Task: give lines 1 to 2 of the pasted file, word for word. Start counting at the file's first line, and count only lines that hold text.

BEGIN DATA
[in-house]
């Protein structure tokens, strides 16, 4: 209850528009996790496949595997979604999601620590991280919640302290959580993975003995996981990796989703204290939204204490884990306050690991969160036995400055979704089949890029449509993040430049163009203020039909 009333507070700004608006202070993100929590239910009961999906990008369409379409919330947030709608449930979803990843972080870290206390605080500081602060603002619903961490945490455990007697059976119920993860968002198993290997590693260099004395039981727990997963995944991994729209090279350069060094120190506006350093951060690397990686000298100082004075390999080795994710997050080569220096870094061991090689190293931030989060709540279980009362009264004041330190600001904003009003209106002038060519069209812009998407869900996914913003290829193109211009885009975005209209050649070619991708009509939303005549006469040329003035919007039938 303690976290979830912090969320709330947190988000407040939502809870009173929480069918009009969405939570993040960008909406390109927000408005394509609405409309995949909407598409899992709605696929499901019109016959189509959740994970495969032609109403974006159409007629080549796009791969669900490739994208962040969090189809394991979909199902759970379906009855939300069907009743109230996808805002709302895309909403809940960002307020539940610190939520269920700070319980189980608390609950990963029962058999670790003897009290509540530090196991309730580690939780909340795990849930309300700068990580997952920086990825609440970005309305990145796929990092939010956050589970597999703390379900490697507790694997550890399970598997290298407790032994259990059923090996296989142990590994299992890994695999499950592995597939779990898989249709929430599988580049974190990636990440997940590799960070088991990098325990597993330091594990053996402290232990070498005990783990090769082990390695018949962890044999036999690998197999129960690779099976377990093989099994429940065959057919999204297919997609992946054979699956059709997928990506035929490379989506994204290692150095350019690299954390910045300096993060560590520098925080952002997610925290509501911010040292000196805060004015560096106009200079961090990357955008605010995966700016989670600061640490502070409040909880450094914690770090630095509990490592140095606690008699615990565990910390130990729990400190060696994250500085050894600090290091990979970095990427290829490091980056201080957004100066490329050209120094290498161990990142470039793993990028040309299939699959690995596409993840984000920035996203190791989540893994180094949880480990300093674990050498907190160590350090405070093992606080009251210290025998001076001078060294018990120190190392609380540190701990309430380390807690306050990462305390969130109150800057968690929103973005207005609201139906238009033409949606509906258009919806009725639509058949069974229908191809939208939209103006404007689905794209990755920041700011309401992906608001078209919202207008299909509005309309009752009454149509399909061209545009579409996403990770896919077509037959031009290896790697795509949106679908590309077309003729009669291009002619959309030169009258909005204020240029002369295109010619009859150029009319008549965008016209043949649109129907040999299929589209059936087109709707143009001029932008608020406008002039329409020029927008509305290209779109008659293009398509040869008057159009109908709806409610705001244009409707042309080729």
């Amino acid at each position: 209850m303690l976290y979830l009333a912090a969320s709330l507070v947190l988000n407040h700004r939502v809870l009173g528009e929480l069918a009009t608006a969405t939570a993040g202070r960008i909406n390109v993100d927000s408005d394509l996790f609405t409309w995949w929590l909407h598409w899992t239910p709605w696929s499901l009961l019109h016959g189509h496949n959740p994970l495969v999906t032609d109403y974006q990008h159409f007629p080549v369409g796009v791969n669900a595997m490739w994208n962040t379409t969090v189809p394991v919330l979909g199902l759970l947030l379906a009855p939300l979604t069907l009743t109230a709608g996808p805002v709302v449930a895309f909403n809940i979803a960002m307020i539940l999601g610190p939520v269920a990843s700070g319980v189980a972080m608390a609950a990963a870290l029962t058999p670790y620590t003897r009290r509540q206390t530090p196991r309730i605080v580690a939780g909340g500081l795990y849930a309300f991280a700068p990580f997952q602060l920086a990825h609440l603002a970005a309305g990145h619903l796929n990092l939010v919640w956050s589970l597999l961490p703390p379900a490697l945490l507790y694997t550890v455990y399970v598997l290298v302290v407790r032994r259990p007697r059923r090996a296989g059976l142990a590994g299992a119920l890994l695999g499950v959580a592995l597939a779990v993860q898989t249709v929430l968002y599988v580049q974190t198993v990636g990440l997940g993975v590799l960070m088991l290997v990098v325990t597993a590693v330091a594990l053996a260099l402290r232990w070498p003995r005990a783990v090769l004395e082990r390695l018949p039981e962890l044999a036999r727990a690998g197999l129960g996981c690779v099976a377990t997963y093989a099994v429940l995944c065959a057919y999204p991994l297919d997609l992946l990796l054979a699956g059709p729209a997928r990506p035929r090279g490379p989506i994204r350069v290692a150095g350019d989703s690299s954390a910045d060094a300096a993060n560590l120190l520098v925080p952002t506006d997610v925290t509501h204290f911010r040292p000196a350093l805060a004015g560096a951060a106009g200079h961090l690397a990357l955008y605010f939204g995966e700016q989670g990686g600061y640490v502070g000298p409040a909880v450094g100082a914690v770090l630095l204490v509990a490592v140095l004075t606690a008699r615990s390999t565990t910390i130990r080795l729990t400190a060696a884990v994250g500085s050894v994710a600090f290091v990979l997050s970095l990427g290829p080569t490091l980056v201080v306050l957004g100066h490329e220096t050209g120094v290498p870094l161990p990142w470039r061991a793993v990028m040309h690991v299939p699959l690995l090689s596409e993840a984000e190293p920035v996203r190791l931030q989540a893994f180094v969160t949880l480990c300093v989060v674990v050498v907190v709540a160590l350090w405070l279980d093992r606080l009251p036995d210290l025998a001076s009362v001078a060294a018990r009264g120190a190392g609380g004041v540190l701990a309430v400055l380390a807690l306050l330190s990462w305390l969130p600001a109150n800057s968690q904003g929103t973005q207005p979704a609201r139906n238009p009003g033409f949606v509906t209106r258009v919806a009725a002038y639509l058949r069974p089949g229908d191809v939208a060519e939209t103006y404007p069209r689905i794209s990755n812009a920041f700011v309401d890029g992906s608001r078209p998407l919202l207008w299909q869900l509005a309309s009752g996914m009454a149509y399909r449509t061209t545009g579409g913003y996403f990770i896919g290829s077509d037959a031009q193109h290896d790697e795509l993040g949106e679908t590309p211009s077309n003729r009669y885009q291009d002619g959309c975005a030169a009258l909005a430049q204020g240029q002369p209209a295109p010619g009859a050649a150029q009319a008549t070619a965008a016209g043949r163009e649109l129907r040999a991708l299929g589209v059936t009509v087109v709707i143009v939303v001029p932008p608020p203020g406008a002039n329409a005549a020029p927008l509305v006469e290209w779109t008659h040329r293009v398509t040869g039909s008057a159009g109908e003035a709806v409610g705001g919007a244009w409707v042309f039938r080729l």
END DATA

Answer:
[in-house]
């Protein structure tokens, strides 16, 4: 209850528009996790496949595997979604999601620590991280919640302290959580993975003995996981990796989703204290939204204490884990306050690991969160036995400055979704089949890029449509993040430049163009203020039909 009333507070700004608006202070993100929590239910009961999906990008369409379409919330947030709608449930979803990843972080870290206390605080500081602060603002619903961490945490455990007697059976119920993860968002198993290997590693260099004395039981727990997963995944991994729209090279350069060094120190506006350093951060690397990686000298100082004075390999080795994710997050080569220096870094061991090689190293931030989060709540279980009362009264004041330190600001904003009003209106002038060519069209812009998407869900996914913003290829193109211009885009975005209209050649070619991708009509939303005549006469040329003035919007039938 303690976290979830912090969320709330947190988000407040939502809870009173929480069918009009969405939570993040960008909406390109927000408005394509609405409309995949909407598409899992709605696929499901019109016959189509959740994970495969032609109403974006159409007629080549796009791969669900490739994208962040969090189809394991979909199902759970379906009855939300069907009743109230996808805002709302895309909403809940960002307020539940610190939520269920700070319980189980608390609950990963029962058999670790003897009290509540530090196991309730580690939780909340795990849930309300700068990580997952920086990825609440970005309305990145796929990092939010956050589970597999703390379900490697507790694997550890399970598997290298407790032994259990059923090996296989142990590994299992890994695999499950592995597939779990898989249709929430599988580049974190990636990440997940590799960070088991990098325990597993330091594990053996402290232990070498005990783990090769082990390695018949962890044999036999690998197999129960690779099976377990093989099994429940065959057919999204297919997609992946054979699956059709997928990506035929490379989506994204290692150095350019690299954390910045300096993060560590520098925080952002997610925290509501911010040292000196805060004015560096106009200079961090990357955008605010995966700016989670600061640490502070409040909880450094914690770090630095509990490592140095606690008699615990565990910390130990729990400190060696994250500085050894600090290091990979970095990427290829490091980056201080957004100066490329050209120094290498161990990142470039793993990028040309299939699959690995596409993840984000920035996203190791989540893994180094949880480990300093674990050498907190160590350090405070093992606080009251210290025998001076001078060294018990120190190392609380540190701990309430380390807690306050990462305390969130109150800057968690929103973005207005609201139906238009033409949606509906258009919806009725639509058949069974229908191809939208939209103006404007689905794209990755920041700011309401992906608001078209919202207008299909509005309309009752009454149509399909061209545009579409996403990770896919077509037959031009290896790697795509949106679908590309077309003729009669291009002619959309030169009258909005204020240029002369295109010619009859150029009319008549965008016209043949649109129907040999299929589209059936087109709707143009001029932008608020406008002039329409020029927008509305290209779109008659293009398509040869008057159009109908709806409610705001244009409707042309080729």